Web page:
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St. Louis Symphony plans $100 million renovation and expansion of Powell Hall

A chamber ensemble from the St. Louis Symphonic Orchestra performs on Friday, Dec. 3, 2021, at Powell Hall in St. Louis, Missouri.
Brian Munoz
St. Louis Public Radio
The St. Louis Symphony's expansion plan calls for new, larger seats in Powell Hall, which would reduce its capacity by about 500 people. Its size would remain comparable to that of venues for orchestras of similar size across the country.

St. Louis Symphony Orchestra plans to renovate and expand its home, Powell Hall, in a project the organization’s leaders expect to cost about $100 million.

The 65,000-square-foot expansion will include a new entrance lobby, dedicated space for education programs and a new backstage area for musicians.

Orchestra leaders will announce a fundraising campaign to pay for the project, looking to individual donors, foundations and local companies for support. They have not established a firm timeline for the capital campaign and construction but hope to announce that next year and complete the project in 2025. The building was opened to the public in 1925.

“Comes a time where we must nurture our core asset, which is our home, in better service to artists who are performing here and also to the community,” said President and CEO Marie-Hélène Bernard.

Bernard said the St. Louis Cultural Resource Office’s Preservation Board will review the plans at its March 28 meeting.

The project includes plans to replace all of the seats in the concert hall, the bulk of which date to 1967. The move will reduce audience capacity by about 500, to 2,150. That would keep Powell Hall’s size comparable to the venues of similarly sized orchestras around the country, Bernard said.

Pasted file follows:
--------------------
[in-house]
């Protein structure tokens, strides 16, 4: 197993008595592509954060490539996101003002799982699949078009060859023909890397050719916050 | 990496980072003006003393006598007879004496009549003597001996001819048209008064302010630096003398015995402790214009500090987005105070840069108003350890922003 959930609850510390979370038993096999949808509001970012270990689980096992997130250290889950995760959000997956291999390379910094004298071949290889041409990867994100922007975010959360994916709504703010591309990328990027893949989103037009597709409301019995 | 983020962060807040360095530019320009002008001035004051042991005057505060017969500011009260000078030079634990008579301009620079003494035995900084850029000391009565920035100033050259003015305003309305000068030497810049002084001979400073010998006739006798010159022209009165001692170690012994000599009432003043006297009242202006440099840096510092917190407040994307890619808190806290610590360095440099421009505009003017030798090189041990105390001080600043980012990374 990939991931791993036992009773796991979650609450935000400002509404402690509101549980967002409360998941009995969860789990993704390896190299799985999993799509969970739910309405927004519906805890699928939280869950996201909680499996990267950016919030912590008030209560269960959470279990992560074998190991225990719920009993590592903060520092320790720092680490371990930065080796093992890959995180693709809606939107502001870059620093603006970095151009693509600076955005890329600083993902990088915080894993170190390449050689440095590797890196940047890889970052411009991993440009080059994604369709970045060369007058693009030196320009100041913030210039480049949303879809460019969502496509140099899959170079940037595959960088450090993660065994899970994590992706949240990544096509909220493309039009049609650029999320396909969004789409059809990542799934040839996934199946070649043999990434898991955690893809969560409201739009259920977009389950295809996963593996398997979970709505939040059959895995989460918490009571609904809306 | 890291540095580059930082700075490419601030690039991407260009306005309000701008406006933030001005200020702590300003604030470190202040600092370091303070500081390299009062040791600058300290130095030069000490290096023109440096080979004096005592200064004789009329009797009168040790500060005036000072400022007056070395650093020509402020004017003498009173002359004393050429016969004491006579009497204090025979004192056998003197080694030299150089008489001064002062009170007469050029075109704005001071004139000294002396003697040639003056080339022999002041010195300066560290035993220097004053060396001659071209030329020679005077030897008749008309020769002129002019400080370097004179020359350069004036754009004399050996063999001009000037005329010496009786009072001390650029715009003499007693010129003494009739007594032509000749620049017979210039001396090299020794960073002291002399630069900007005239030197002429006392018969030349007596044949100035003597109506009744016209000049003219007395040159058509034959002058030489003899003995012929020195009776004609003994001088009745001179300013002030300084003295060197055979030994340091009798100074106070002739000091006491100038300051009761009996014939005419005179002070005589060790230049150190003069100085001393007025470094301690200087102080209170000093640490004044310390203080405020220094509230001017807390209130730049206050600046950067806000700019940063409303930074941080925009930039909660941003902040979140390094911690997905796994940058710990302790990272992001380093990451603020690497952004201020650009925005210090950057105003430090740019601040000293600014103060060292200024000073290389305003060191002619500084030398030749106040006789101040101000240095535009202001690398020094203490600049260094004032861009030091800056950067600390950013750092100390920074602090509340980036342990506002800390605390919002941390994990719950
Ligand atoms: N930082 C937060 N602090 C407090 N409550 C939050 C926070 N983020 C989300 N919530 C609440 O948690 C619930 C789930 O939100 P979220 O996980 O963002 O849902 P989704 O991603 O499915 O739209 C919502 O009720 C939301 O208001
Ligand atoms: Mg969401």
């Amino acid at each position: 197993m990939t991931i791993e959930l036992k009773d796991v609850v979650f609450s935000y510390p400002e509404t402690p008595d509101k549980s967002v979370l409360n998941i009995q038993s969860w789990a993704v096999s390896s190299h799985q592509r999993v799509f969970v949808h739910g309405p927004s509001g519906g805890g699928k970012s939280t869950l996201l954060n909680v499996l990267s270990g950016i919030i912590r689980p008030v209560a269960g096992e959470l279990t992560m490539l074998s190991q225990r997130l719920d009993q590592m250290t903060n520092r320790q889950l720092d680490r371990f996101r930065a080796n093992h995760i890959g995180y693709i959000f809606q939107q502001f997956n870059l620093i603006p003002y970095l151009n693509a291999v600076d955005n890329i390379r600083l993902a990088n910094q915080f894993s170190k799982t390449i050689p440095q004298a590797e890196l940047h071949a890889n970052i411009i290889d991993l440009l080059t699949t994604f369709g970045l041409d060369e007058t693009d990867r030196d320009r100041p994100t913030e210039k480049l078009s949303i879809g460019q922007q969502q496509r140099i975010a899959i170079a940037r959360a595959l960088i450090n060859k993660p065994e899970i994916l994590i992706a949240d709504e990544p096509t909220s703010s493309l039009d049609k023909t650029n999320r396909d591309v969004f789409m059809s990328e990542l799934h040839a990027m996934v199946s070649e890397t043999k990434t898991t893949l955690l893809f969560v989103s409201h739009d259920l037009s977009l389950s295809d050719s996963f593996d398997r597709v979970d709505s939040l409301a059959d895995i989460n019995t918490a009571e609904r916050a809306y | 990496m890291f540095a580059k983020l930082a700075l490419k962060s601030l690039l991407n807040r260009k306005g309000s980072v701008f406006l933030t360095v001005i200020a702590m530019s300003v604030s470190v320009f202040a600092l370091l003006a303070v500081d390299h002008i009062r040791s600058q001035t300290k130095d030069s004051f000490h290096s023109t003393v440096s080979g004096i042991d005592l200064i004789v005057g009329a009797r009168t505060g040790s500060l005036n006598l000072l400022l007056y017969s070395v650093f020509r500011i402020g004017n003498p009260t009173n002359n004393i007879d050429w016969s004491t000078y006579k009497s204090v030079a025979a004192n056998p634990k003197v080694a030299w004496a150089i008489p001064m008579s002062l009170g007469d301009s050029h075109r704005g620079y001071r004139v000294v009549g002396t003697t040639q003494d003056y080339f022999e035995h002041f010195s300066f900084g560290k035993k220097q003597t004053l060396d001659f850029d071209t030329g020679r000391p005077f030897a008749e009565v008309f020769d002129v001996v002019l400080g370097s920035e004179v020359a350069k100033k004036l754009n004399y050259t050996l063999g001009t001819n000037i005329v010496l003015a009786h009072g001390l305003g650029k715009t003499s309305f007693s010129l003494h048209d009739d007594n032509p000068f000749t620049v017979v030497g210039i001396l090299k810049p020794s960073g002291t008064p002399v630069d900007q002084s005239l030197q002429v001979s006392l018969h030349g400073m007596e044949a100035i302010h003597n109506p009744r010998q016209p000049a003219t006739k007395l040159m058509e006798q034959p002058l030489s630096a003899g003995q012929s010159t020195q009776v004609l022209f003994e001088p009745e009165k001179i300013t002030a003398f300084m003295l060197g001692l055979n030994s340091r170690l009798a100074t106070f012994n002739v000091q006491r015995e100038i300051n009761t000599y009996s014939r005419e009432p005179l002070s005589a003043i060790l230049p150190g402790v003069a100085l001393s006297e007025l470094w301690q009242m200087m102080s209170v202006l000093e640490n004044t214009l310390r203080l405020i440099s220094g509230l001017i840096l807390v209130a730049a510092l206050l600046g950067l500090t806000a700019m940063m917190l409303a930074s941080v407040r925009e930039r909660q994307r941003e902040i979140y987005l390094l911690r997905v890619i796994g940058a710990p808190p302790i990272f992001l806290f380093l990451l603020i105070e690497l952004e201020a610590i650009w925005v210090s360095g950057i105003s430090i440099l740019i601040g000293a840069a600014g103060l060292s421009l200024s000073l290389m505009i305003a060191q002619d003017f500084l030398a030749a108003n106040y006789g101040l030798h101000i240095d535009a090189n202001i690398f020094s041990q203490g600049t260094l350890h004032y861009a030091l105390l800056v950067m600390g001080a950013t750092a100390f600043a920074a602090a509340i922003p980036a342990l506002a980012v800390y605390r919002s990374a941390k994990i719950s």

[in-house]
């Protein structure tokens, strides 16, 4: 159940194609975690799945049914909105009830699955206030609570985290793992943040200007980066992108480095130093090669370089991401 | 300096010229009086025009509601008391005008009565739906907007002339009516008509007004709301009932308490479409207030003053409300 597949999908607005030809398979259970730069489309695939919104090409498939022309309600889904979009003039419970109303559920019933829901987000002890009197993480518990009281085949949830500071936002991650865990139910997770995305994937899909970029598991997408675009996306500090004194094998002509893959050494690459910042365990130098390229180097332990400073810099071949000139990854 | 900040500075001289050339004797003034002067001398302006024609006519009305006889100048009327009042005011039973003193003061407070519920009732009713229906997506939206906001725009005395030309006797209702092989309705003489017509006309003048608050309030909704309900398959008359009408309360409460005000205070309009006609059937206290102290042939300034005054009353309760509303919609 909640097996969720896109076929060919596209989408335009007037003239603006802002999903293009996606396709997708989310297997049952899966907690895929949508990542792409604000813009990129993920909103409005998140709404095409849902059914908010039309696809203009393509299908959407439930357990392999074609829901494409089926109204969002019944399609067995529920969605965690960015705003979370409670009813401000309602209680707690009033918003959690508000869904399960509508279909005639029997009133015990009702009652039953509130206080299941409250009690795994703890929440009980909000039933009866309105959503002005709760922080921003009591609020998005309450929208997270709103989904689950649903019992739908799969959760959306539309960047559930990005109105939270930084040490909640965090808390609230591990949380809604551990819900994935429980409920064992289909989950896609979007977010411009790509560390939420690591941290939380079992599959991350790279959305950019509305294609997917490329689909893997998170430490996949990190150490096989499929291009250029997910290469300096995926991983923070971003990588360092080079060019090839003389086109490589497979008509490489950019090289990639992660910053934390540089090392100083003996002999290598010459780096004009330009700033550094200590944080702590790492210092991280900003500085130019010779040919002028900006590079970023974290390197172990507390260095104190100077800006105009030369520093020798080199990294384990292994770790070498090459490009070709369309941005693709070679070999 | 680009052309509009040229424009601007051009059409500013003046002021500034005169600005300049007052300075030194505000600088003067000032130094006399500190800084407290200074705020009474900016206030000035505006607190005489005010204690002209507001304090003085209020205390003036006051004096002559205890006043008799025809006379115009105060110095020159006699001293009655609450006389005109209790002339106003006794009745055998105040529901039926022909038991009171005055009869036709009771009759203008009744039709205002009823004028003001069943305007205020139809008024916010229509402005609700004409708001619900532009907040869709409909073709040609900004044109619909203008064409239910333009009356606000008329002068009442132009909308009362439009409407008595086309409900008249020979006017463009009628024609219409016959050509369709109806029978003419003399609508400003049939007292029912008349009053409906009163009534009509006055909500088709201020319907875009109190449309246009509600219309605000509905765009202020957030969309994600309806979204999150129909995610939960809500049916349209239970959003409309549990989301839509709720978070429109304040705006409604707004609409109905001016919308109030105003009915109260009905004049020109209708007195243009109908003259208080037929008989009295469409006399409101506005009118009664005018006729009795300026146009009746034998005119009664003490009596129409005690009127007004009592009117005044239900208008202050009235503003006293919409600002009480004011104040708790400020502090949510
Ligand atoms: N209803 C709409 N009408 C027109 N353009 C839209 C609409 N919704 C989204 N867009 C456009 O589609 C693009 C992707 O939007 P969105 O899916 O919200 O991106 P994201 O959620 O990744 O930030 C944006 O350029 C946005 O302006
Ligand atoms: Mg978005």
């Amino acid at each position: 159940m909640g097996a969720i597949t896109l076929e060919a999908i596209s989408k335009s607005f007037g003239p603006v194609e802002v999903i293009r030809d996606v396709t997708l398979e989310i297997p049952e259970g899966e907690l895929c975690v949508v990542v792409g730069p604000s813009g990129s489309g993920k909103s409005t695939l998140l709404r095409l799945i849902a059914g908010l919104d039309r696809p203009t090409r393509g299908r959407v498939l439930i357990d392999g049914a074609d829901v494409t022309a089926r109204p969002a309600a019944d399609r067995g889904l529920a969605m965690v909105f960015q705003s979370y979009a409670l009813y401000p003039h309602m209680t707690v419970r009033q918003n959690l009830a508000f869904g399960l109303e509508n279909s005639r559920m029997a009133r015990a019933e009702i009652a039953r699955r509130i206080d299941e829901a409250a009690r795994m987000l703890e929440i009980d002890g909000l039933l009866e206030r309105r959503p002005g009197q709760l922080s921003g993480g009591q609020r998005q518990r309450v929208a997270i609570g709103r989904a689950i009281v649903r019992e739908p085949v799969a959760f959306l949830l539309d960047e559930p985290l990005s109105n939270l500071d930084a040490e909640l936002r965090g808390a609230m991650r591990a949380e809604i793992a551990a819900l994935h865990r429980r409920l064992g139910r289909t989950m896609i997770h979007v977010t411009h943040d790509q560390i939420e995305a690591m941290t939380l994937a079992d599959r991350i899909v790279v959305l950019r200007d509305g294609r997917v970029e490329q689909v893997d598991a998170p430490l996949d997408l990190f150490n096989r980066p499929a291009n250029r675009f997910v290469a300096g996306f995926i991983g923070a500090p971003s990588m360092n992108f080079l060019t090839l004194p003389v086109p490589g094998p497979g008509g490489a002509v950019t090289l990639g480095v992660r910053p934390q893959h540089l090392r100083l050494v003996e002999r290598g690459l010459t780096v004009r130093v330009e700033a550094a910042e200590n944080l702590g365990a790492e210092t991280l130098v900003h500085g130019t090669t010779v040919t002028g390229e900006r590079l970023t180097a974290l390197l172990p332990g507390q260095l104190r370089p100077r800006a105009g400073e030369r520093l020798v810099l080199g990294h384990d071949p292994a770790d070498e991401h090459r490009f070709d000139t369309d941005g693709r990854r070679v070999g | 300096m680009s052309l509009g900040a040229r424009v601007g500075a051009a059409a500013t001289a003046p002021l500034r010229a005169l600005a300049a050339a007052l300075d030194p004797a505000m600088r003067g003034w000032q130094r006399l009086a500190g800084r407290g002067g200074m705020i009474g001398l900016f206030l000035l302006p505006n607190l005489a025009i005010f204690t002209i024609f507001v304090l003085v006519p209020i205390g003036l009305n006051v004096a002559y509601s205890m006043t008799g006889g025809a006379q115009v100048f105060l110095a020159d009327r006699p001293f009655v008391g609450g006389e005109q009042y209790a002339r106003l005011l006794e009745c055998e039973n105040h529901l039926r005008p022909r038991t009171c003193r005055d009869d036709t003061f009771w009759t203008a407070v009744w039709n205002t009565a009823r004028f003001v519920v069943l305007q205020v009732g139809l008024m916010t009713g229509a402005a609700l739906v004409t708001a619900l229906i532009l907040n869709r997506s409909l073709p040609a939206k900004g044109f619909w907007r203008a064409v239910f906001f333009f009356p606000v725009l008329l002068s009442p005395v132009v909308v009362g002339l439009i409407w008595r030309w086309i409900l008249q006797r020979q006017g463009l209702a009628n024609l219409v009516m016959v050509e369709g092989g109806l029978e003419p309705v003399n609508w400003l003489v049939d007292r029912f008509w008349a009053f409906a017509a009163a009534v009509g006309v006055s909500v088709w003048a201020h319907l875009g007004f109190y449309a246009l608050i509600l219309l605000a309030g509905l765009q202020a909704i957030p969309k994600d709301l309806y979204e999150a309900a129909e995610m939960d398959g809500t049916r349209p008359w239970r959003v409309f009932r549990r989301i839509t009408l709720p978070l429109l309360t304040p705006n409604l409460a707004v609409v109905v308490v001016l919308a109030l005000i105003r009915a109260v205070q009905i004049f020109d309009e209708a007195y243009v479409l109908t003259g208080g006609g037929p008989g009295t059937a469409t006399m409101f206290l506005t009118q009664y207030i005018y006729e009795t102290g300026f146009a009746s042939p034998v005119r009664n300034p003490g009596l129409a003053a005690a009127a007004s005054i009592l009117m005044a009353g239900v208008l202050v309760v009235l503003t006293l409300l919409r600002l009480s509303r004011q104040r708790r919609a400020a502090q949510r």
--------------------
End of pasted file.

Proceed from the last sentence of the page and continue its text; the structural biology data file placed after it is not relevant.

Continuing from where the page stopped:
A new feature will be a 3,400-square-foot addition to be built on part of a parking lot on the south side of the building. It will include rehearsal space for the St. Louis Symphony Chorus, IN UNISON Chorus and St. Louis Symphony Youth Orchestra.

Rehearsal space is currently limited to the stage of Powell Hall, leaving choruses with nowhere to warm up prior to appearances with the orchestra. The new space will also include a dedicated home for the organization’s expanding education programs designed for remote participation and provide a venue for lectures and other events.

Powell Hall, originally named the St. Louis Theatre, was initially home to vaudeville performances and film screenings. St. Louis Symphony Orchestra first played the hall in 1965 and moved in permanently in January 1968. The organization has made only minor upgrades since then, including installing new windows, changing out aging bricks and replacing entrance doors that were original to the building.

“We can say that the expansion is very respectful, both architecturally as well as just in size and scale,” said project manager Takeshi Tornier of the international architecture firm Snøhetta, which is leading the project. “The challenge is really to improve it where we can without changing it drastically, and really treating it very respectful.”

The plan would also add restrooms, elevators and concession stands. Insulation and soundproofing also will be installed in Powell Hall. “If a siren and a firetruck goes by, you can actually hear that in the inside of the hall,” Tornier said.

The soundproofing issue prevents the organization from staging multiple events at once.

“Right now it's very difficult to have events happening concurrently while there's music happening on the main stage. So our goal is to be able to have a concert on our main stage while the education center is being used and while someone might be in the lobby hosting a reception,” Bernard said. “So really insulating the building in such a way that we can have concurrent activities will be, for us, a game-changer.”

Two St. Louis firms, architect of record Christner Architects and construction manager BSI Constructors, are on the project team. Also involved are two Chicago firms: planning consultant Shuler Shook and acoustic designer Kirkegaard.

Follow Jeremy on Twitter: @jeremydgoodwin

Jeremy is the arts & culture reporter at St. Louis Public Radio.